Wednesday, January 30, 2013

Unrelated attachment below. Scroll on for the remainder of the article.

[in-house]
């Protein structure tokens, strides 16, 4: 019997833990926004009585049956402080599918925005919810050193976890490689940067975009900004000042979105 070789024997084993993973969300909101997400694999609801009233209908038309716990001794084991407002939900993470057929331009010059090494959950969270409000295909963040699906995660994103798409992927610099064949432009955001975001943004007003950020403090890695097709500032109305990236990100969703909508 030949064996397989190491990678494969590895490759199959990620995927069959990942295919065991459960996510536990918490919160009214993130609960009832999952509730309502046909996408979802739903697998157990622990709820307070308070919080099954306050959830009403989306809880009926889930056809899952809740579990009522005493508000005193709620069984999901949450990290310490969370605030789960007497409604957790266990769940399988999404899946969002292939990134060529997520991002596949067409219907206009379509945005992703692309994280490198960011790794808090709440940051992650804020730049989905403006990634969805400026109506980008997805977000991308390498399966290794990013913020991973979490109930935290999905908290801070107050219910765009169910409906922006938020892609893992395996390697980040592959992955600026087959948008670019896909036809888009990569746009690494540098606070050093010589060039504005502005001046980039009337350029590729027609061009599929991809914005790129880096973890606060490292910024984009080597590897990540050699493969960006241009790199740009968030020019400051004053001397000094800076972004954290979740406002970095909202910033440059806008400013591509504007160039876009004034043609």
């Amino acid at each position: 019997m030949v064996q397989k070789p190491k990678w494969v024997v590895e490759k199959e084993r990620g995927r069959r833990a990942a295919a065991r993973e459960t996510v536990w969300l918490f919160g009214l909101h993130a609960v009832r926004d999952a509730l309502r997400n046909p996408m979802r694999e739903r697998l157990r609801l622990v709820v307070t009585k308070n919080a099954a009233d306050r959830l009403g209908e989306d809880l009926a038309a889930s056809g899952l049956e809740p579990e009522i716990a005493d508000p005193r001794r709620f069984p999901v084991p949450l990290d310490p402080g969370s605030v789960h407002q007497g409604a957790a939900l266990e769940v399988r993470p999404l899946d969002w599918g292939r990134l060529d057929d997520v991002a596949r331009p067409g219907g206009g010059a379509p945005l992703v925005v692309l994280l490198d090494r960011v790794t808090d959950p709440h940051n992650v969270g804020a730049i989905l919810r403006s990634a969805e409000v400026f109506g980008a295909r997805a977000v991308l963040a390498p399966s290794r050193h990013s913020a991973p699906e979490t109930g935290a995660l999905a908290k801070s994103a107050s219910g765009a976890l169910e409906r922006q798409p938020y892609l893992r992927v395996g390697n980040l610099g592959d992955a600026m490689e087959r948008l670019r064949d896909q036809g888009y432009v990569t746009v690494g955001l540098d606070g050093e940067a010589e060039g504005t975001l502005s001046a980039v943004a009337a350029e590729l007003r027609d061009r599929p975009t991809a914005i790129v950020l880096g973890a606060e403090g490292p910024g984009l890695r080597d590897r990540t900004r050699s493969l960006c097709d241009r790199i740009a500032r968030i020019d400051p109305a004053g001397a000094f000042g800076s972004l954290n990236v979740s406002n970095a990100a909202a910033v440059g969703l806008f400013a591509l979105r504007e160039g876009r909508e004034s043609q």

indiatimes.comThe operation by Pakistani soldiers to capture strategic heights in Kargil sector in 1999 was a "four-man show" orchestrated by former army chief Gen Pervez Musharraf though then premier Nawaz Sharif was "not" kept totally in the dark, a retired general has said. Lt Gen (retired) Shahid Aziz, who recently created ripples by acknowledging in an article that regular troops were involved in the Kargil operation, said the "misadventure" was a "four-man show" and details were initially hidden from the rest of the military commanders. When the operation began in the spring of 1999, it was known only to Musharraf, Chief of General Staff Lt Gen Mohammad Aziz, Force Command Northern Areas chief Lt Gen Javed Hassan and 10 Corps commander Lt Gen Mahmud Ahmad, Aziz told the Dawn newspaper. Though former premier Nawaz Sharif has for long claimed that he had no information about the Kargil operation, Aziz said information he had gathered suggested Sharif was not kept "completely in the dark". Aziz said he was personally not aware of what information had been shared with Sharif but recalled that another general had told him that Sharif had once asked during an informal discussion: "When are you giving us Kashmir?" This suggested that Sharif was not completely in the dark, Aziz said. The former general's remarks are the first time someone from the senior military hierarchy has spoken in detail and with frankness about the Kargil conflict, the report said. Aziz said the operation was a "failure" and the actual figure for Pakistani casualties was still not known. "It was a failure because we had to hide its objectives and results from our own people and the nation. It had no purpose, no planning and nobody knows even today how many soldiers lost their lives," he said. A majority of corps commanders and principal staff officers were kept in the dark and even then Director General of Military Operations Lt Gen Tauqir Zia learnt about the operation after it had begun, said Aziz, who was the head of the analysis wing of the ISI in 1999. Musharraf worked on a policy of "need to know" throughout his tenure as army chief and later President, Aziz said. Musharraf would issue orders to only those who were required to implement them instead of first consulting corps commanders and other officers. "The Pakistan army did not plan the operation because Gen Musharraf never saw Kargil as a major operation. Only the FCNA was involved in it and perhaps a section of 10 Corps," said Aziz. He claimed the operation reflected a "major intelligence failure for India". "It was a miscalculated move", he said, adding that "its objectives were not clear and its ramifications were not properly evaluated". Aziz said he first discovered that something was up in Kargil when he came across wireless communication intercepts that showed something was making "Indian forces panic". He added: "The intercepts worried me as I thought we were not aware of whatever was unsettling the Indians. I deputed two officers to figure out what was happening". The next day's intercepts were clear enough for Aziz to realise that the Indians' anxiety stemmed from the fact that someone from Pakistan had captured some areas in Kargil-Drass sector but it was not clear if they were mujahideen or regular troops. "I took these intercepts to then ISI Director General Lt Gen Ziauddin Butt and asked what was happening. It was then that Aziz was told by Butt that the army had captured some area in Kargil". Aziz said this was not right. "In his opinion, he should have been told about the proposed operation in advance so that he could have provided his analysis in advance," the report said.